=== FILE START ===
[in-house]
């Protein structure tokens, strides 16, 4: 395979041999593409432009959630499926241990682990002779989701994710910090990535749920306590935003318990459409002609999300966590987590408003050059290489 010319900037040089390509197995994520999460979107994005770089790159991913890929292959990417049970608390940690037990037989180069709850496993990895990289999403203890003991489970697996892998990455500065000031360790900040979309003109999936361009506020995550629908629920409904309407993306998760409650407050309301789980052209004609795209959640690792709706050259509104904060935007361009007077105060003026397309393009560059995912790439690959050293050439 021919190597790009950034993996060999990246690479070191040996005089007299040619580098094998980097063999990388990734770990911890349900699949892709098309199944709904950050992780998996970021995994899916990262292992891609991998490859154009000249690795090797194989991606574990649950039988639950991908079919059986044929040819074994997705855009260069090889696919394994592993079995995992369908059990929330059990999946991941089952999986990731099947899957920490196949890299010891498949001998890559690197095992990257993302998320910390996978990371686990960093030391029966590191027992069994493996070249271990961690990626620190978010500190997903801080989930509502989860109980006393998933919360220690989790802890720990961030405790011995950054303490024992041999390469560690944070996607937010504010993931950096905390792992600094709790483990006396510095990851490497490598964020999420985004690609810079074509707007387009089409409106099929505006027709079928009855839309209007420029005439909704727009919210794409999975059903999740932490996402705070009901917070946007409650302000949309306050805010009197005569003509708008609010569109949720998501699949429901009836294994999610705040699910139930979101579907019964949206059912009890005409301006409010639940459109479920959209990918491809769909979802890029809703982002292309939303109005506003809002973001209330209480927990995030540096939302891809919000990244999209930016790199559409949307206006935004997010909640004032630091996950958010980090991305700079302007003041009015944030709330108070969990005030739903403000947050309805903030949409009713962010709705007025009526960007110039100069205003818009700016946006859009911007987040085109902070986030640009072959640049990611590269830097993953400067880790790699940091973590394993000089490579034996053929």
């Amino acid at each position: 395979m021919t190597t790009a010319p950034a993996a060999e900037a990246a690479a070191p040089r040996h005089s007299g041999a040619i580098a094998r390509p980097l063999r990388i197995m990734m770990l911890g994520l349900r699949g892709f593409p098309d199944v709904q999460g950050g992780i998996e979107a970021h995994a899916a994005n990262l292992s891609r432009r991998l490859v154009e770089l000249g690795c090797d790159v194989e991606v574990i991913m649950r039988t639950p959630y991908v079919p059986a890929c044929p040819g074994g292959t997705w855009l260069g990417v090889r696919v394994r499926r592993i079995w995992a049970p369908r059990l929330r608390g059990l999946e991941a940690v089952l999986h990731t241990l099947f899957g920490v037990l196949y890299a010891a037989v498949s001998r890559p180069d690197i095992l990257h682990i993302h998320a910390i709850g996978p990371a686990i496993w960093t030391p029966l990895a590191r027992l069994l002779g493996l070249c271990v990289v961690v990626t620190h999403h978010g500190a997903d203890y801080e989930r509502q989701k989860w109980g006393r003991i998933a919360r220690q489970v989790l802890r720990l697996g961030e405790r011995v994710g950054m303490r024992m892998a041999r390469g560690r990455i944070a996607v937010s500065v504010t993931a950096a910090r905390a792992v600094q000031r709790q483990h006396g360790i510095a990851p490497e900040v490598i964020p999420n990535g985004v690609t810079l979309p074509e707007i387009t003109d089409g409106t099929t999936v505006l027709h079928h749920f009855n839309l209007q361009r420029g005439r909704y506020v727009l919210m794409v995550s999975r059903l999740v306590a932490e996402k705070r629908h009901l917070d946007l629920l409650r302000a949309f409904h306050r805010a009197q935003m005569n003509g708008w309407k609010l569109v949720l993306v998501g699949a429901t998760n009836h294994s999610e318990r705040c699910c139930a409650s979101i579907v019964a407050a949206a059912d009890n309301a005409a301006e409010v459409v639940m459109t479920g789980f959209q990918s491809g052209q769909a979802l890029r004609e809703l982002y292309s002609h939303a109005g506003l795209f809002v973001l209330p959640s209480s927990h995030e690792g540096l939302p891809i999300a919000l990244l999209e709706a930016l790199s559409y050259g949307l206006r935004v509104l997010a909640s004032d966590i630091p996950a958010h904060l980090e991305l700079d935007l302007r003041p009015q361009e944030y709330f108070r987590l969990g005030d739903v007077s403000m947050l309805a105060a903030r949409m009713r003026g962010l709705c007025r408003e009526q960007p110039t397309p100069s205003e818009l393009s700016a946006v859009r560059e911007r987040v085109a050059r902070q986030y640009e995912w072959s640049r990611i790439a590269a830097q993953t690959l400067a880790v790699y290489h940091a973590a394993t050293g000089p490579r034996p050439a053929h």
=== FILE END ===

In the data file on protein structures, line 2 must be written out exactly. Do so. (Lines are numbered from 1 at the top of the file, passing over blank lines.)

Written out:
């Protein structure tokens, strides 16, 4: 395979041999593409432009959630499926241990682990002779989701994710910090990535749920306590935003318990459409002609999300966590987590408003050059290489 010319900037040089390509197995994520999460979107994005770089790159991913890929292959990417049970608390940690037990037989180069709850496993990895990289999403203890003991489970697996892998990455500065000031360790900040979309003109999936361009506020995550629908629920409904309407993306998760409650407050309301789980052209004609795209959640690792709706050259509104904060935007361009007077105060003026397309393009560059995912790439690959050293050439 021919190597790009950034993996060999990246690479070191040996005089007299040619580098094998980097063999990388990734770990911890349900699949892709098309199944709904950050992780998996970021995994899916990262292992891609991998490859154009000249690795090797194989991606574990649950039988639950991908079919059986044929040819074994997705855009260069090889696919394994592993079995995992369908059990929330059990999946991941089952999986990731099947899957920490196949890299010891498949001998890559690197095992990257993302998320910390996978990371686990960093030391029966590191027992069994493996070249271990961690990626620190978010500190997903801080989930509502989860109980006393998933919360220690989790802890720990961030405790011995950054303490024992041999390469560690944070996607937010504010993931950096905390792992600094709790483990006396510095990851490497490598964020999420985004690609810079074509707007387009089409409106099929505006027709079928009855839309209007420029005439909704727009919210794409999975059903999740932490996402705070009901917070946007409650302000949309306050805010009197005569003509708008609010569109949720998501699949429901009836294994999610705040699910139930979101579907019964949206059912009890005409301006409010639940459109479920959209990918491809769909979802890029809703982002292309939303109005506003809002973001209330209480927990995030540096939302891809919000990244999209930016790199559409949307206006935004997010909640004032630091996950958010980090991305700079302007003041009015944030709330108070969990005030739903403000947050309805903030949409009713962010709705007025009526960007110039100069205003818009700016946006859009911007987040085109902070986030640009072959640049990611590269830097993953400067880790790699940091973590394993000089490579034996053929």